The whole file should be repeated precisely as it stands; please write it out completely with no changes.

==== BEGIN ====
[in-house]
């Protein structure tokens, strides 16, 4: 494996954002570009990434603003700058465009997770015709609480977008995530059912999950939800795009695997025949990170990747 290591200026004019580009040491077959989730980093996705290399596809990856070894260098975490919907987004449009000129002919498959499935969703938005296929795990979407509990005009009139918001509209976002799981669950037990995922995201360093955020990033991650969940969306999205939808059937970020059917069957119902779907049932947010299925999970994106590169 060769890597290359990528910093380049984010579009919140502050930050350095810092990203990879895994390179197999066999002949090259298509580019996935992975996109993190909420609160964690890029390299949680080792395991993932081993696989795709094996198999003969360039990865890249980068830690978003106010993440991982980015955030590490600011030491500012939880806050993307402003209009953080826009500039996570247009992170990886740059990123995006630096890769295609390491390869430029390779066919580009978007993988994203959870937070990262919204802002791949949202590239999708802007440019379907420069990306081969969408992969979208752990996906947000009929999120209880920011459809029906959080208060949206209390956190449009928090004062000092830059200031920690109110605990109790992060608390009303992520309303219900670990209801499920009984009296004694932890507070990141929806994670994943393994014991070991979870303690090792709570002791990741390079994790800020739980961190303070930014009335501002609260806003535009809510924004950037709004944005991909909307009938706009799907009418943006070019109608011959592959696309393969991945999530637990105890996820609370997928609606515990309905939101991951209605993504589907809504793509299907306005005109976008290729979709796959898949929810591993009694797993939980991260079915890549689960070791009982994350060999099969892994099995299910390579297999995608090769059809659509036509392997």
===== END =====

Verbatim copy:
[in-house]
């Protein structure tokens, strides 16, 4: 494996954002570009990434603003700058465009997770015709609480977008995530059912999950939800795009695997025949990170990747 290591200026004019580009040491077959989730980093996705290399596809990856070894260098975490919907987004449009000129002919498959499935969703938005296929795990979407509990005009009139918001509209976002799981669950037990995922995201360093955020990033991650969940969306999205939808059937970020059917069957119902779907049932947010299925999970994106590169 060769890597290359990528910093380049984010579009919140502050930050350095810092990203990879895994390179197999066999002949090259298509580019996935992975996109993190909420609160964690890029390299949680080792395991993932081993696989795709094996198999003969360039990865890249980068830690978003106010993440991982980015955030590490600011030491500012939880806050993307402003209009953080826009500039996570247009992170990886740059990123995006630096890769295609390491390869430029390779066919580009978007993988994203959870937070990262919204802002791949949202590239999708802007440019379907420069990306081969969408992969979208752990996906947000009929999120209880920011459809029906959080208060949206209390956190449009928090004062000092830059200031920690109110605990109790992060608390009303992520309303219900670990209801499920009984009296004694932890507070990141929806994670994943393994014991070991979870303690090792709570002791990741390079994790800020739980961190303070930014009335501002609260806003535009809510924004950037709004944005991909909307009938706009799907009418943006070019109608011959592959696309393969991945999530637990105890996820609370997928609606515990309905939101991951209605993504589907809504793509299907306005005109976008290729979709796959898949929810591993009694797993939980991260079915890549689960070791009982994350060999099969892994099995299910390579297999995608090769059809659509036509392997």